BOGOTA — Luis Grisales thinks of December 2, 1993 and remembers the rain. It fell on his hometown, Medellin. It fell as if the world had been flipped, the ocean trading places with the sky.
“It was like a flood. It was like the city was being cleansed,” says Grisales, a health-care professional and actor who now lives in Vancouver, a long way from a time and place when he couldn’t leave his home after dark or travel outside of Medellin for fear of kidnapping or death.
He discussed his life in Colombia while helping me prepare for a visit to his homeland, which I discovered has moved ahead too.
The great change for Colombia began to unfold on that late autumn night saturated with rain and the blood of a villain. Pablo Escobar was killed in a hail of bullets and when it was done much of Colombia, it seemed, was able to see a day when it might finally breathe with ease. It took seven more years of being ruled by drug cartels ruthless like Escobar before the 11th-largest nation in the world would truly begin to redefine itself.
In Bogota, its capital, the transformation is tangible.
It only took an instant on a Friday night to realize many people here are doing well. Guests who walk out of the Hotel Charleston Bogota are immediately met with the joyful action of Zona Rosa, the stretch of cafés, bars, designer shops, nightclubs and fine restaurants that draws huge crowds to the northern end of this city of about 8 million.
Music pumps from everywhere. Bars are packed, the pedestrian-only streets that cover three square blocks are jammed with happy faces, party buses cruise around carrying drunken passengers screaming along to pop music. At Andres Carne de Res, things turn wicked thanks to salsa, the nation’s obsession. Before midnight, the five storeys are filled with diners enjoying steaks served on a scorching grill plate. Then many stick around to join the crowds of people with happy feet who come to dance until near dawn. The restaurant/nightclub serves good food, but it is a touristy spot so the prices are inflated. A steak dinner with a couple of beers will run you about $50. The Zona Rosa location is the newest Andres Carne de Res. To get the authentic feel, you’re supposed to go to the original in Chia, about a 30-minute drive outside of the city. If you’re shy, staff members will make sure you join in.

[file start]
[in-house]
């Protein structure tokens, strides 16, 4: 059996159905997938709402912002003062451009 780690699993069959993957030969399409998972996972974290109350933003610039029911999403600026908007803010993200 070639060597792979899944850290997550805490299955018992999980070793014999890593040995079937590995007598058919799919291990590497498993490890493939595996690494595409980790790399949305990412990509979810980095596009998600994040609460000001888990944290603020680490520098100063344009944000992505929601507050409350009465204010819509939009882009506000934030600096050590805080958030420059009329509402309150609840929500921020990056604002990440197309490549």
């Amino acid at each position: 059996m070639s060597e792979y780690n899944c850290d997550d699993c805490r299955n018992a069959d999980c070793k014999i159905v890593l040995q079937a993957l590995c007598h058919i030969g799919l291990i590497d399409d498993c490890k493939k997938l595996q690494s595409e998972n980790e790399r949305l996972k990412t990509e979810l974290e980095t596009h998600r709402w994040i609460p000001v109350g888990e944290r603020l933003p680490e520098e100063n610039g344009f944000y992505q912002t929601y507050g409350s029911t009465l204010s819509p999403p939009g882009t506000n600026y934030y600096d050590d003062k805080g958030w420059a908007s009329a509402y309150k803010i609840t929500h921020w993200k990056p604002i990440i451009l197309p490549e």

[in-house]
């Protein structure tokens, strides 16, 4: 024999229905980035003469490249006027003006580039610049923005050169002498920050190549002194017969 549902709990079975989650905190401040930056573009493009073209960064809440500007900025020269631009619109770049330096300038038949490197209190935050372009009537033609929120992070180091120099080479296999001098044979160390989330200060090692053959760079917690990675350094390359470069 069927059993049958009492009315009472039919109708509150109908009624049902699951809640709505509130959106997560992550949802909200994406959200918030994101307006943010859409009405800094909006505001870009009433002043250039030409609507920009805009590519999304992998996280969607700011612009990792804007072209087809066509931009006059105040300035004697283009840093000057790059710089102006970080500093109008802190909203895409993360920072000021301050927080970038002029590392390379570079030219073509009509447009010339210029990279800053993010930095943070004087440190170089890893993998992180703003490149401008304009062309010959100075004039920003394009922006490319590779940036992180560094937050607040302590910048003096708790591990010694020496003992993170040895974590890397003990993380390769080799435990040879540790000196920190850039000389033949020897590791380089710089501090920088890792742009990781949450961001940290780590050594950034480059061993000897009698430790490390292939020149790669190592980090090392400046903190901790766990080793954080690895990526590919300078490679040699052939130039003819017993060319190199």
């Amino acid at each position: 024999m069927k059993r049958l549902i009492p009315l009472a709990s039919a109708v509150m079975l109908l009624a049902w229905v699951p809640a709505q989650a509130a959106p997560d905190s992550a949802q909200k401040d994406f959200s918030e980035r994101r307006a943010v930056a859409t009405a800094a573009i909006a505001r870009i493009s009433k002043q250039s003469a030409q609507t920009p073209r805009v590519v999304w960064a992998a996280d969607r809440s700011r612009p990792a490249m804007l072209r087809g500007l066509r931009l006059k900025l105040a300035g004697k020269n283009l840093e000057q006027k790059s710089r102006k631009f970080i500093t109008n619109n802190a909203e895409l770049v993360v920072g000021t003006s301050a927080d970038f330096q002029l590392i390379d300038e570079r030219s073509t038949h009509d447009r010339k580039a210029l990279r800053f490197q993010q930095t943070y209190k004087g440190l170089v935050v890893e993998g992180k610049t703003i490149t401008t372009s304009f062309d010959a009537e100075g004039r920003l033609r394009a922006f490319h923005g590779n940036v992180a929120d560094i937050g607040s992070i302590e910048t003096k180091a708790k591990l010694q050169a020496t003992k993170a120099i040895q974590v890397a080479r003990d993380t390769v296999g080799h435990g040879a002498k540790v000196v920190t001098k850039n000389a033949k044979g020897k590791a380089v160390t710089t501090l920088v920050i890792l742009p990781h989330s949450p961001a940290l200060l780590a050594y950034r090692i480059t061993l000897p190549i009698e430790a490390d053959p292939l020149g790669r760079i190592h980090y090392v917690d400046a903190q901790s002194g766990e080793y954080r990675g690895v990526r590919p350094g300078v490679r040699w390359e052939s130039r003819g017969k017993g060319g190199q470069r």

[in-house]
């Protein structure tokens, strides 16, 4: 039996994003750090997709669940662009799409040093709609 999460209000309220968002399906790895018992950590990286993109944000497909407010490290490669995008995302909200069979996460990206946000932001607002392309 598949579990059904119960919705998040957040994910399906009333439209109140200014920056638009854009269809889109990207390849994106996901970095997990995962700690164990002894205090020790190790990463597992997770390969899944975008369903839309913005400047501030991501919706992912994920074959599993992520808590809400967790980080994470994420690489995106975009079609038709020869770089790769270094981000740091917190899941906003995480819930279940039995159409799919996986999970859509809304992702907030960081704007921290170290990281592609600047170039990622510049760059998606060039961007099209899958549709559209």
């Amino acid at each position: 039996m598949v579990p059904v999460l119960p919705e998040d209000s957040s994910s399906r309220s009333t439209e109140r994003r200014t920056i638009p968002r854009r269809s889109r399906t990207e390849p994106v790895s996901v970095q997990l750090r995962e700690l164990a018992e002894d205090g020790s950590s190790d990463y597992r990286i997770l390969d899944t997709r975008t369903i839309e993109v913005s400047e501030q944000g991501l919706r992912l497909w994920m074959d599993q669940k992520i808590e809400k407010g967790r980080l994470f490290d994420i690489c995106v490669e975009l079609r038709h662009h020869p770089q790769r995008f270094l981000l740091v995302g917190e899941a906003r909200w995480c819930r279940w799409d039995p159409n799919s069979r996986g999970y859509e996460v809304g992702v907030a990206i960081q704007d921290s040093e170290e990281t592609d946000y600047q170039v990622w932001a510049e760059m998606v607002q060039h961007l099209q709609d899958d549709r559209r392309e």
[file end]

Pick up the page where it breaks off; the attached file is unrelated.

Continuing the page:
Most noticeably, in this temperate city, is how comfortable people appear. It quickly puts visitors at ease, feeling at risk only when stepping into the unpredictable traffic.
“Things are so much better now,” says Fabio Quiroz, a tour guide for 15 years. “You have to look at 2002, when Uribe became president, that is when the country started to change.”
By the turn of this century, Colombians had had enough. They elected Alvaro Uribe, a Harvard-educated lawyer who vowed to remove the drug lords and guerrilla groups from the lives of Colombia’s citizens. During his eight-year tenure, the FARC rebels dwindled from 20,000 to about 8,000 and the drug cartel members, who once flashed fancy cars and other riches, fled underground or were killed. There’s a touch of Moby Dick in Uribe’s story, though. His father was killed by FARC and his campaign against them had more than a tinge of vengeance. Human rights groups have condemned his government for deaths of citizens who were not proven to be in the drug business or part of FARC.
“I don’t agree with everything Uribe did, but he did tell Colombians that we had to fix things ourselves,” says Christian Posada, a 28-year-old musician who plays at Voila!, one of Zona Rosa’s in spots. “We had to make the changes to our country happen so we could live in the place we want.”